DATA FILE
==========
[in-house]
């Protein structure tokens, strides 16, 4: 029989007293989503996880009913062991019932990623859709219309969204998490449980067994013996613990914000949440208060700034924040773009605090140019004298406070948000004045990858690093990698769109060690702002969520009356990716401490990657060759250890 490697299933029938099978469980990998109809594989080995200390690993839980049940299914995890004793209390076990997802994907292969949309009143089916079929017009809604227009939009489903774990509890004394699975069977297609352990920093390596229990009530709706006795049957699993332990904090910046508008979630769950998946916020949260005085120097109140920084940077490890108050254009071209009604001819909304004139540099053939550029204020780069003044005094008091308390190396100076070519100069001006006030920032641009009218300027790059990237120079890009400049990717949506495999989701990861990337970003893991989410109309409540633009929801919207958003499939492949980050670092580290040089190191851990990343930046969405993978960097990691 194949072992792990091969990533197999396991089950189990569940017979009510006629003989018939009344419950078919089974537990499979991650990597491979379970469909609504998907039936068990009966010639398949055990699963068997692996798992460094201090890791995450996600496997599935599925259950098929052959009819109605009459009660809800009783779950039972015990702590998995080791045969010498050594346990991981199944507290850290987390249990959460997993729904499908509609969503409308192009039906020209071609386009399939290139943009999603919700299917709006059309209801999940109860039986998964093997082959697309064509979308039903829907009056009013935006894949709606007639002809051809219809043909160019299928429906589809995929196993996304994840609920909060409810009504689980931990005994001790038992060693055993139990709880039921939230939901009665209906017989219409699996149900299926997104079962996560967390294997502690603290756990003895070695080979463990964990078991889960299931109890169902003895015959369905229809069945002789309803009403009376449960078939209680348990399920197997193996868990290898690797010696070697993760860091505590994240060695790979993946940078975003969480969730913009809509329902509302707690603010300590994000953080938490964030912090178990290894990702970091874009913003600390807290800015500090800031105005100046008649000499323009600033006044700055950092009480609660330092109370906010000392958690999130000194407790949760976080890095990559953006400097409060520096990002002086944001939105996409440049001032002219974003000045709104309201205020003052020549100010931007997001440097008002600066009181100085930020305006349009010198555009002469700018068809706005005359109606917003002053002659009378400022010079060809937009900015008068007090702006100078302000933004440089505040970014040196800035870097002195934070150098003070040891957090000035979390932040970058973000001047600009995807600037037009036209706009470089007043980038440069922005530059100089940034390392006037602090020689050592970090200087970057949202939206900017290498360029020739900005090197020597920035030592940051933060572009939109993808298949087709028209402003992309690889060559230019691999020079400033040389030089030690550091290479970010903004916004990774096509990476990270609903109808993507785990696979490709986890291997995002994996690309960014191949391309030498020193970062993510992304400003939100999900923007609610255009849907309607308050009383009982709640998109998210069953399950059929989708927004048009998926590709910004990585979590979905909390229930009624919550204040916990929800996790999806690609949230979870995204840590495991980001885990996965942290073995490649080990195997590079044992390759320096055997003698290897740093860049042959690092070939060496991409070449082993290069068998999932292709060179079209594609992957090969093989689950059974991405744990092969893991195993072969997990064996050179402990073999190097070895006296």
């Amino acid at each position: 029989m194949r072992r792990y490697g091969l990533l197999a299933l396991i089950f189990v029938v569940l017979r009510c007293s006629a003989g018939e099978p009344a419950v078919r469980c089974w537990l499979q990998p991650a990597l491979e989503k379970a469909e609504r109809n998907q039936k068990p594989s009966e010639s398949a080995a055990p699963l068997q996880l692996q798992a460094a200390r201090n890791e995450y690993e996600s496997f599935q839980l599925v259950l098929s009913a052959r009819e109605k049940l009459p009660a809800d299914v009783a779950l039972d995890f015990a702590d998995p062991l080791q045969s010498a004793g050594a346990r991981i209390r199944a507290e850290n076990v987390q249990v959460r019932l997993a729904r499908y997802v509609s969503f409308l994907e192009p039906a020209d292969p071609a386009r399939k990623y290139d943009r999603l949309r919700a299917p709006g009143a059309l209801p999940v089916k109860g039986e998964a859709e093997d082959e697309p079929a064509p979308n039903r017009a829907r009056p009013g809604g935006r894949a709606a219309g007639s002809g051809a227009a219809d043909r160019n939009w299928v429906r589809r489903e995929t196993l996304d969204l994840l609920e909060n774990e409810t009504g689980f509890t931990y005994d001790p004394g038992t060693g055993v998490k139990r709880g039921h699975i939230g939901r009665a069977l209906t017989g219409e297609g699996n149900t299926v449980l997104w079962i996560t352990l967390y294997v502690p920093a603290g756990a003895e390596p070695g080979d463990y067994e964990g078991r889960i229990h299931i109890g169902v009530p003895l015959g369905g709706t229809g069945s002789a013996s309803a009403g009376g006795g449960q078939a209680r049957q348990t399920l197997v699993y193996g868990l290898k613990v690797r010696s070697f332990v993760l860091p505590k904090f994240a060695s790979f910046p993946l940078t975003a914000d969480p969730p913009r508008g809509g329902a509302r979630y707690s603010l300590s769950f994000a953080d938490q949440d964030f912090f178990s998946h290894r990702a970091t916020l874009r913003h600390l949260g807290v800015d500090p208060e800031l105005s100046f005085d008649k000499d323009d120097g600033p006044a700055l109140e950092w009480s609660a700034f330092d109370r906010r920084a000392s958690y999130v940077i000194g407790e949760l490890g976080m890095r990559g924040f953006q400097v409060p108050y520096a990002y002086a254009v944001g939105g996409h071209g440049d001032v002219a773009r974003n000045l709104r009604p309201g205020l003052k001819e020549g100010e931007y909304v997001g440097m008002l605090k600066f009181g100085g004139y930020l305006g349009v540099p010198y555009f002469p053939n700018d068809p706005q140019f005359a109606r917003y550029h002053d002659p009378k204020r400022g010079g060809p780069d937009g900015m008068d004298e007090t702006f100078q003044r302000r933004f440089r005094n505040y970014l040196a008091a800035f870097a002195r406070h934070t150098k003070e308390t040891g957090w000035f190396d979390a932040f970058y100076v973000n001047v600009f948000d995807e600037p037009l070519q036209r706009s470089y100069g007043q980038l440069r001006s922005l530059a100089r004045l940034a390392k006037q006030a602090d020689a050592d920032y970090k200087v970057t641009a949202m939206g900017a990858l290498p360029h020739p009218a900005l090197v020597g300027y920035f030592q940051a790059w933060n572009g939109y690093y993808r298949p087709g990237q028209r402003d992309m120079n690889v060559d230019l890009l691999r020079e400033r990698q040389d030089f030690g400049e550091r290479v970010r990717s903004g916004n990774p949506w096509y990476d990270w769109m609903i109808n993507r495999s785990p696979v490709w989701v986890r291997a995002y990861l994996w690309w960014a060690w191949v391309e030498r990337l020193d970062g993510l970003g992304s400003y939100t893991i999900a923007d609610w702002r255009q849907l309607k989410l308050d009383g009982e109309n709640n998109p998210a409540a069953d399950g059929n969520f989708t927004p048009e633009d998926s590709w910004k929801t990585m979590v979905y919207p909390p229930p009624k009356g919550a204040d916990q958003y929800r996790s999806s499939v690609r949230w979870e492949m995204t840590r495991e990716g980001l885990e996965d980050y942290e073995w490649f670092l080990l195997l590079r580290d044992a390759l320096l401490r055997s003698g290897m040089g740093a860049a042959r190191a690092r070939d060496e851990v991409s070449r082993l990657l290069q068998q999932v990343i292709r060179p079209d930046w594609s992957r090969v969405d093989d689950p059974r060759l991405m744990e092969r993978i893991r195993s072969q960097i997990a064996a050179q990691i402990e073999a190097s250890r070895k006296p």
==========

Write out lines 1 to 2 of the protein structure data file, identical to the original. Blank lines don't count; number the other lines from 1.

[in-house]
């Protein structure tokens, strides 16, 4: 029989007293989503996880009913062991019932990623859709219309969204998490449980067994013996613990914000949440208060700034924040773009605090140019004298406070948000004045990858690093990698769109060690702002969520009356990716401490990657060759250890 490697299933029938099978469980990998109809594989080995200390690993839980049940299914995890004793209390076990997802994907292969949309009143089916079929017009809604227009939009489903774990509890004394699975069977297609352990920093390596229990009530709706006795049957699993332990904090910046508008979630769950998946916020949260005085120097109140920084940077490890108050254009071209009604001819909304004139540099053939550029204020780069003044005094008091308390190396100076070519100069001006006030920032641009009218300027790059990237120079890009400049990717949506495999989701990861990337970003893991989410109309409540633009929801919207958003499939492949980050670092580290040089190191851990990343930046969405993978960097990691 194949072992792990091969990533197999396991089950189990569940017979009510006629003989018939009344419950078919089974537990499979991650990597491979379970469909609504998907039936068990009966010639398949055990699963068997692996798992460094201090890791995450996600496997599935599925259950098929052959009819109605009459009660809800009783779950039972015990702590998995080791045969010498050594346990991981199944507290850290987390249990959460997993729904499908509609969503409308192009039906020209071609386009399939290139943009999603919700299917709006059309209801999940109860039986998964093997082959697309064509979308039903829907009056009013935006894949709606007639002809051809219809043909160019299928429906589809995929196993996304994840609920909060409810009504689980931990005994001790038992060693055993139990709880039921939230939901009665209906017989219409699996149900299926997104079962996560967390294997502690603290756990003895070695080979463990964990078991889960299931109890169902003895015959369905229809069945002789309803009403009376449960078939209680348990399920197997193996868990290898690797010696070697993760860091505590994240060695790979993946940078975003969480969730913009809509329902509302707690603010300590994000953080938490964030912090178990290894990702970091874009913003600390807290800015500090800031105005100046008649000499323009600033006044700055950092009480609660330092109370906010000392958690999130000194407790949760976080890095990559953006400097409060520096990002002086944001939105996409440049001032002219974003000045709104309201205020003052020549100010931007997001440097008002600066009181100085930020305006349009010198555009002469700018068809706005005359109606917003002053002659009378400022010079060809937009900015008068007090702006100078302000933004440089505040970014040196800035870097002195934070150098003070040891957090000035979390932040970058973000001047600009995807600037037009036209706009470089007043980038440069922005530059100089940034390392006037602090020689050592970090200087970057949202939206900017290498360029020739900005090197020597920035030592940051933060572009939109993808298949087709028209402003992309690889060559230019691999020079400033040389030089030690550091290479970010903004916004990774096509990476990270609903109808993507785990696979490709986890291997995002994996690309960014191949391309030498020193970062993510992304400003939100999900923007609610255009849907309607308050009383009982709640998109998210069953399950059929989708927004048009998926590709910004990585979590979905909390229930009624919550204040916990929800996790999806690609949230979870995204840590495991980001885990996965942290073995490649080990195997590079044992390759320096055997003698290897740093860049042959690092070939060496991409070449082993290069068998999932292709060179079209594609992957090969093989689950059974991405744990092969893991195993072969997990064996050179402990073999190097070895006296």